When there is a brief spell of showers during the sultry weather in Dhaka, city dwellers welcome it as they heave a sigh of relief with the brief respite from the perennial dust and scorching heat, which is exactly what happened on Tuesday.
After days of scorching heat, a dust storm, coupled with light rains, swept over different parts of Dhaka on Tuesday afternoon, offering much-sought relief to city residents.
However, experts fear that things will start getting worse. With heavy rain, many areas are getting swamped with rainwater like in previous years, due to a poor drainage system and unplanned city development.
They also said the severity of dust pollution eases during the rainy season, but it is a matter of deep concern that there is no visible step taken by the authorities concerned, to keep air pollution in check, instead of only looking to nature to solve this problem.
According to them, air pollution originating from construction processes like concrete crushing, cement batching, and road stone planting, is depriving city dwellers of fresh air.
Mercury to fall slightly
Amid a mild heat wave sweeping over Dhaka and some other parts of Bangladesh, the capital city experienced 3.2mm of rain on Tuesday.
Talking to UNB, Abdur Rahman, a meteorologist at the Bangladesh Meteorological Department (BMD) said, a trough of westerly low pressure lies over West Bengal and adjoining areas, and a seasonal low over southern Bay of Bengal, which may bring rain over parts of the country, including Dhaka.
He said light rain or thunder showers, accompanied by temporary gusty wind, are likely in the city on Wednesday as well.
Due to the rain, he said the mercury will continue to fall slightly over the next two or three days.
Rahman said the mercury was maintaining its upward trend for the last few days as a mild heat wave prevailed over different parts of Bangladesh, including Dhaka, making daily life miserable.
He said Dhaka's temperature was recorded at 36.4 degrees Celsius on Monday, 34.4 degrees on Sunday, and 34.1 degrees on Saturday.
During the rain, many city dwellers were seen out on the streets and on rooftops, gladly getting drenched.
Rain eases dust hazard
Tuesday's light showers gave city dwellers a short respite from dust pollution which has turned acute in the city for various reasons, including unplanned construction work and lack of maintenance and proper steps by the authorities concerned.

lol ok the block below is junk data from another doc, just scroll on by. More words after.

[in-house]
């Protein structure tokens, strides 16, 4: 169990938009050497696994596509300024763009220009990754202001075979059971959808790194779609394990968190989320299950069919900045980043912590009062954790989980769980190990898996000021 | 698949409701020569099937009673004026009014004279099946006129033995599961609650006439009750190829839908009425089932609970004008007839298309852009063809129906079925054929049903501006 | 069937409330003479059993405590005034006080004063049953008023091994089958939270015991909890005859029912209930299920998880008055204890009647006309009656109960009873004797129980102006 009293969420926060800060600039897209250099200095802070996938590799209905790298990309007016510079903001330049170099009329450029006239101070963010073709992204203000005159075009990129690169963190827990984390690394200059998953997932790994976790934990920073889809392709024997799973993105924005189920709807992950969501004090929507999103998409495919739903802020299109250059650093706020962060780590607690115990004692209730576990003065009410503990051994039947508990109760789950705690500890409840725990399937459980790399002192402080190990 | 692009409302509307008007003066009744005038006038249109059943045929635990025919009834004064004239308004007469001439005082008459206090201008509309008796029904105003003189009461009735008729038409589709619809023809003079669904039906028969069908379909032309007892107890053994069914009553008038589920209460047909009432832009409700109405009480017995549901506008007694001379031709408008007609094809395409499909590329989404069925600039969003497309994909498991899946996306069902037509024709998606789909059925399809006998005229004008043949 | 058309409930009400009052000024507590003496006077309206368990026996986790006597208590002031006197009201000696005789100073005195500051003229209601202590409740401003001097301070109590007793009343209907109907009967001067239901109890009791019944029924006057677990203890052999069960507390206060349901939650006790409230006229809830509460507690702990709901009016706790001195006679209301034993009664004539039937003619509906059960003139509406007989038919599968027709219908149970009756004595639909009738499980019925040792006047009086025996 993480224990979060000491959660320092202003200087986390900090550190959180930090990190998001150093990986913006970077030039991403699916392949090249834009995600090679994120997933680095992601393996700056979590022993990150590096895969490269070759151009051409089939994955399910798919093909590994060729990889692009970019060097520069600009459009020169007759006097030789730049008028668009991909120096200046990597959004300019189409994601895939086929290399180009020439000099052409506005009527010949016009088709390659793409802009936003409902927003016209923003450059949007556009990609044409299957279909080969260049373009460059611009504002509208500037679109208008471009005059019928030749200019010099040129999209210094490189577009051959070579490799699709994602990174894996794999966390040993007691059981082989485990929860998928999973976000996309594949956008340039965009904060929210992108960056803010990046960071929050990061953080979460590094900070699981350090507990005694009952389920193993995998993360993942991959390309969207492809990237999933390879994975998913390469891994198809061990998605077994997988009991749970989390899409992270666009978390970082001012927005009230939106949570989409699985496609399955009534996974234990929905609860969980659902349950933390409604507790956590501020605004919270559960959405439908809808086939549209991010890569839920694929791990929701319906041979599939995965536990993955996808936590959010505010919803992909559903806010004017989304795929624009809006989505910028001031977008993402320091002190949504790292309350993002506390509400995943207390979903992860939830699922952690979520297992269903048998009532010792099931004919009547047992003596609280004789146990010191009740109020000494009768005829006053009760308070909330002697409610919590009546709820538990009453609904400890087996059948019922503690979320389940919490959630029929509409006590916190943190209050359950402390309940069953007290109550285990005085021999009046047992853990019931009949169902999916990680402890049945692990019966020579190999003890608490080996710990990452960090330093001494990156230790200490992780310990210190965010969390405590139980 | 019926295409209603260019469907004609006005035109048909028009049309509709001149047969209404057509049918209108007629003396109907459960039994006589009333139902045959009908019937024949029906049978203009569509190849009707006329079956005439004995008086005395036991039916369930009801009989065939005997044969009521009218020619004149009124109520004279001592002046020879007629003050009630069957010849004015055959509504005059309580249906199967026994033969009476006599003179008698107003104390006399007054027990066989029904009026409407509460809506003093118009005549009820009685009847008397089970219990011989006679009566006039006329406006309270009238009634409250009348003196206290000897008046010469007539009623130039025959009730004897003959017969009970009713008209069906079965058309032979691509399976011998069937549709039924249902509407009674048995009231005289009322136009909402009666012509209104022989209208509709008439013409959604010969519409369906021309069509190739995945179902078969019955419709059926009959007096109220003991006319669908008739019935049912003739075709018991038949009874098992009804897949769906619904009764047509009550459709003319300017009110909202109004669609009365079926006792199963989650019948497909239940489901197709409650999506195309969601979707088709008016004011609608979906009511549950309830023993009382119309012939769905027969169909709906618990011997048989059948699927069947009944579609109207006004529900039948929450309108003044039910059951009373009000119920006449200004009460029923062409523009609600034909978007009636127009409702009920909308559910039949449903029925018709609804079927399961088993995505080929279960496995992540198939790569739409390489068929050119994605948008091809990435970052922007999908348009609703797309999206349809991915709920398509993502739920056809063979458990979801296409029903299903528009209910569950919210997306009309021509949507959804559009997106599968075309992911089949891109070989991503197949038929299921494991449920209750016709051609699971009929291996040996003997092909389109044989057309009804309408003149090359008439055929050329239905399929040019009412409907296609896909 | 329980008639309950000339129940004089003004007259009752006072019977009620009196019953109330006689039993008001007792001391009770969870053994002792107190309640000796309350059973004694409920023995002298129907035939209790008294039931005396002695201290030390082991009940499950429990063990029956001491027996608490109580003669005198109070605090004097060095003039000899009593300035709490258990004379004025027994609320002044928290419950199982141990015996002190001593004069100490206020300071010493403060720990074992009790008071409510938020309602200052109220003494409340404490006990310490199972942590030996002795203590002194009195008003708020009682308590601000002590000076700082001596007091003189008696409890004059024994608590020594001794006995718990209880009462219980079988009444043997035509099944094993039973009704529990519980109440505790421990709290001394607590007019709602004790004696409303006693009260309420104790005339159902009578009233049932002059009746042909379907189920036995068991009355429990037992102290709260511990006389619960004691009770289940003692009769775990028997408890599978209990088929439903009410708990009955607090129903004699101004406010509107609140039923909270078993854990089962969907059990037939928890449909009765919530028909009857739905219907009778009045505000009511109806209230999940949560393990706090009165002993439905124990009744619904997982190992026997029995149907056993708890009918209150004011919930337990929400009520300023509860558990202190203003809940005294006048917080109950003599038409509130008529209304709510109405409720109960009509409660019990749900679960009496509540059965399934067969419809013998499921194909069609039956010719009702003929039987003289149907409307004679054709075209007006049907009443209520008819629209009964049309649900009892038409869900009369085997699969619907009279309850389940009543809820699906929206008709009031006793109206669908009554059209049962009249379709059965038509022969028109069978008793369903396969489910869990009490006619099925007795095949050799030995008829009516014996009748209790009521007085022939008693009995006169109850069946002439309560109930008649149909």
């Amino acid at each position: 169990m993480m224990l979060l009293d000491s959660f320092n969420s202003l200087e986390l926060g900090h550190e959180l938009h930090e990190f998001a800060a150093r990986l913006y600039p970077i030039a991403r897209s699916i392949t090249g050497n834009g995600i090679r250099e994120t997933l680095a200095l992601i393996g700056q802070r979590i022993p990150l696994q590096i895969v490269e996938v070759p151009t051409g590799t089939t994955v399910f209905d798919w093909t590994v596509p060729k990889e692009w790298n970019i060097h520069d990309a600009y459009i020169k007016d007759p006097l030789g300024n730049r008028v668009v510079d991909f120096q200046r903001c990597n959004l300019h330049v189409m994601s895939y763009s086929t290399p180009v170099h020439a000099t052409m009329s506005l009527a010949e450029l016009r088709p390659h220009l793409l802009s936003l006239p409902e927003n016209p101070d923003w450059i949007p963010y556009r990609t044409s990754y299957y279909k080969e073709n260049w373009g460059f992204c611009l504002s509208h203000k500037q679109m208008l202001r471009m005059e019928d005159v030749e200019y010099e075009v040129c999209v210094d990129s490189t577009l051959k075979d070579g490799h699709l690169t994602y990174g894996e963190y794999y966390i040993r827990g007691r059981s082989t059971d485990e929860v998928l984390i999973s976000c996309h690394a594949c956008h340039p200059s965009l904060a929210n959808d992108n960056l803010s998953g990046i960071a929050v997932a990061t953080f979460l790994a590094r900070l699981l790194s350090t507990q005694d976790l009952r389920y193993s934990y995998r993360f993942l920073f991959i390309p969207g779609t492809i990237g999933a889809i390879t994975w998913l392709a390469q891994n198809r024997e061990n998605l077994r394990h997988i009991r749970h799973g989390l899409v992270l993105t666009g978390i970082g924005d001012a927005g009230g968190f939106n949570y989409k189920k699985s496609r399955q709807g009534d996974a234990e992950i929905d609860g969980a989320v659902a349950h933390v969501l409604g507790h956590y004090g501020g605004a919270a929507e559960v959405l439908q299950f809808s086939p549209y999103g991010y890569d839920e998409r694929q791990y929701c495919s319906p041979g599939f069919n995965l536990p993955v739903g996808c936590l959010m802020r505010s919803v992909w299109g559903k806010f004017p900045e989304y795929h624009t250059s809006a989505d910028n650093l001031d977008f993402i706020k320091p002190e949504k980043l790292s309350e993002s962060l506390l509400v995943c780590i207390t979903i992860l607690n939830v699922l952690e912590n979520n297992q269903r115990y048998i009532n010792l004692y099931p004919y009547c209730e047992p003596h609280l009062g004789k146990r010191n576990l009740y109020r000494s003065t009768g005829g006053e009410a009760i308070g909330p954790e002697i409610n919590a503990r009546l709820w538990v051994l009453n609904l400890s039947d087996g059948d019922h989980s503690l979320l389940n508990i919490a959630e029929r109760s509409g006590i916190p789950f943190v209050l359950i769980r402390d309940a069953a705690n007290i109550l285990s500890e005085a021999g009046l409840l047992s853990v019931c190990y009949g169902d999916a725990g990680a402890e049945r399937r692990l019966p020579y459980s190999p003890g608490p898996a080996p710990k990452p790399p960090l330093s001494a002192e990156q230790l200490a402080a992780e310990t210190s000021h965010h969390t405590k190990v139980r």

Urban experts and green activists said road dust has become the biggest source of pollution in Dhaka, posing a severe health threat to city dwellers.
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Tuesday's light showers gave city dwellers a short respite from dust pollution | UNB
Talking to UNB, Dr Mahfuzur Rahman Bhuiyan, a former national consultant of the World Health Organization, said the number of patients suffering from respiratory diseases such as emphysema, bronchitis, and asthma has increased in the city due to the growing dust pollution.
Contacted, urban expert and ex-chairman of University Grants Commission, Prof Nazrul Islam, said there are no effective efforts visibly taken by the authorities concerned to cut back air pollution. "The rain has brought a bit of relief from dust pollution, but we should not depend on nature to resolve this problem."
He said it is possible to control the unusual growth of dust, if the authorities concerned, including the city corporations, Bangladesh Road Transport Authority (BRTA), and Dhaka Wasa, perform their duties properly.
Bapa General Secretary MA Matin said dust pollution can be controlled to some extent if the Department of Environment enforces the relevant laws for the construction of buildings and roads.
He also suggested using modern techniques for cleaning city roads, such as spraying water to stop dust from spreading during construction work, and keeping construction materials and sites under cover.
Heavy rain is still a big concern
Though the Managing Director (MD) of Dhaka Water Supply and Sewerage Authority (DWASA), Taqsem A Khan, recently said Dhaka City is likely to face less waterlogging this season, experts said things will not improve much as most of the projects taken up by the government to repair roads and drains remain half done.
Besides, they said one-third of the two Dhaka city corporations is still not covered by a proper drainage system due to lack of canals, while the drains and storm-sewerage lines remain clogged with waste due to not cleaning them regularly, creating waterlogging and serious gridlocks after a short spell of heavy rainfall.
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Experts say one-third of the two Dhaka city corporations is still not covered by a proper drainage system due to lack of canals | UNB
Contacted, Prof Sarwar Jahan of Buet's Urban and Regional Planning (URP) department said rainwater flow is being obstructed due to unplanned urbanisation, construction of houses and other structures occupying canals and water bodies.
Prof Nazrul Islam said the city drainage system cannot work properly for lack of maintenance and monitoring, causing waterlogging.
He said a single agency should be entrusted with the responsibility of maintaining the city's drainage system to ensure its better management.